I get the feeling I’m just not allowed to do or say anything about seemingly rude or hurtful behaviour. Tumblr has made this abundantly clear in the past.
I’ve said (several times) that making blanket statements about any group, gender, sexual orientation, or whatever is never helpful for beneficial. However, every time I’m told it’s justifiable because “stuff that happened several generations ago” or “stuff that happened to a friend of mine” or even “stuff that happened to me”.
I’ve heard the saying before that “words can’t hurt”, but that’s one of the biggest lies ever. It’s all too apparent that words can do many things; invoke sadness, joy, anger.. and pain.
I think we’re talking at cross purposes here. Words can hurt. No-on is for a second insinuating that because you’re white/straight/male, anything that happens to you doesn’t matter or is somehow auto-justified, regardless of what it is. It’s about recognising the fact that, yeah, you’ll get shit treatment, just like everyone on the planet potentially can - but people from a marginalised group get a whole roster of other potential pieces of shitty treatment that we’ll otherwise never get. We both get bad treatment that isn’t unique to race, gender, class or whatever - but there’s a whole other category of bullshit that can be thrown my way because of my sexuality, that straight people just don’t get.
You can totally tell someone off for hurting you - that is a fact. You can totally tell someone off for hurting you if they did it because you were white, or straight, or male - that’s prejudice. What you can’t do is claim that white, straight or male people (as a class) suffer from prejudice or bigotry to the same extent or with the same impact that PoC, queer or non-male people (as classes) do, because it’s simply not true. Racism, “queerphobia” (for want of a better word) and sexism isn’t just the occasional hurt feeling - it’s the actual imbalance of power between them and any given member of a class or institution “above” them.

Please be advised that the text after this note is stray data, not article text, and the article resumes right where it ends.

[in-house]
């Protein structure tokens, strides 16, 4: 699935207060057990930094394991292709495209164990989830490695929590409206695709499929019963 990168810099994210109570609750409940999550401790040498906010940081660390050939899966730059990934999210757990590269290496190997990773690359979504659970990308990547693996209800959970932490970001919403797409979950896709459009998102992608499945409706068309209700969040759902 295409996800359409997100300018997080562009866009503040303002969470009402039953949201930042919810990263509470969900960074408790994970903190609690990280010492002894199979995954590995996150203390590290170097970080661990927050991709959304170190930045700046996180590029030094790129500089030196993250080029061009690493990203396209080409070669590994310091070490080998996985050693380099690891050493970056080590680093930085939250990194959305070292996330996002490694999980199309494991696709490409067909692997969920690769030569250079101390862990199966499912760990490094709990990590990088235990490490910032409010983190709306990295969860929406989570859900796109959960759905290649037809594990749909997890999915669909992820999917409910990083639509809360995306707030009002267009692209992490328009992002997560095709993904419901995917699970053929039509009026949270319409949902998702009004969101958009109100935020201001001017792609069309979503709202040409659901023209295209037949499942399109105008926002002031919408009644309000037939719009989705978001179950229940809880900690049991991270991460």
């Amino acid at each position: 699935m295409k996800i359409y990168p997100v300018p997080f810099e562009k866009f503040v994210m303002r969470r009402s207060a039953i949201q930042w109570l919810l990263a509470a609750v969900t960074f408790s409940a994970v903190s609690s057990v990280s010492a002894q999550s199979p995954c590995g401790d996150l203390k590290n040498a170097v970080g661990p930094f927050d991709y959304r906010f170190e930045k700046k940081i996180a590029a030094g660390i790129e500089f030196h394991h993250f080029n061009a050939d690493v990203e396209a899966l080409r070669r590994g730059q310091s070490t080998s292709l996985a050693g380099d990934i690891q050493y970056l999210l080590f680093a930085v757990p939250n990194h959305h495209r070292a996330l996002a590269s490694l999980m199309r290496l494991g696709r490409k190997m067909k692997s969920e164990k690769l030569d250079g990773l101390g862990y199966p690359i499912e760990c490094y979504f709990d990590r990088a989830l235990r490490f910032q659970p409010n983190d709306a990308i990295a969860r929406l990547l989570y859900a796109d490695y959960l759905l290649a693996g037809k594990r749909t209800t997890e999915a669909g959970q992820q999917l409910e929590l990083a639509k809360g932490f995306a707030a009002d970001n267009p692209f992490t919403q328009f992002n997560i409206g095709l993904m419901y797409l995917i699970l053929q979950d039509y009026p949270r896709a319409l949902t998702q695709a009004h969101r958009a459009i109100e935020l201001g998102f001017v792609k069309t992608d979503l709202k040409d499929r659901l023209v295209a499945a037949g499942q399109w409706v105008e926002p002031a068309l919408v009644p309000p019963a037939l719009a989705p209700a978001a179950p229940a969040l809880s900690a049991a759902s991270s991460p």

All the harm that can be done to you without it being to do with your race, your class, your gender - that can also be done to PoC, women, queer folk. It’s just that each of those folk ALSO get that additional shit to deal with.
I’m a cis white man, and, since I follow a lot of folk who’re heavily involved in social politics, I see things like, “i fucking hate all men”, “cis gays are a bad as cis hets”, “white people make me sick” an awful lot, but in all honesty, I don’t feel like they’re unjustified in saying any of those things. When people say those things, it’s because their suffering has come from each one of those groups as a class - and I belong to all of those groups. I benefit from being in those groups. People in those groups often tend to trust me, listen to me, acknowledge me, well before they’ll trust someone outside that group, even if I’m otherwise nothing like them. I could easily say “not all men are like that!” - but by doing so, I become exactly like one of those men that they’re describing, so eager to show that they’re one of the good guys (how do they know they’re one of the good guys?) that they’ll hijack someone’s post when they’re venting to say “no you are wrong, not me, I’m not like that, that isn’t true, stop generalising”.
And you know what? It isn’t such a bad thing having to look at yourself and say, “Shit, am I exactly the kind of person they’re talking about?”, because it means you’re actively conscientising and thinking about how you affect other people without having to hurt them and get called out for it first.
White people aren’t forced to remain silent - we, as a class of people, shout at the top of our lungs over every other group of people until everyone listens. That’s why you are guaranteed to find white characters in virtually every show you ever see, every game you ever play, its why white authors are discussed in universities, it’s why white artists are given greater priority over artists of color. White people dominate the globe, even in places where we don’t make up majorities! We’ve ripped people up from their homes, we’ve invaded THEIR homes and turned them into our own, we’ve spread ourselves and our ideas so that we, as a class, control virtually every institution that has any kind of power over people.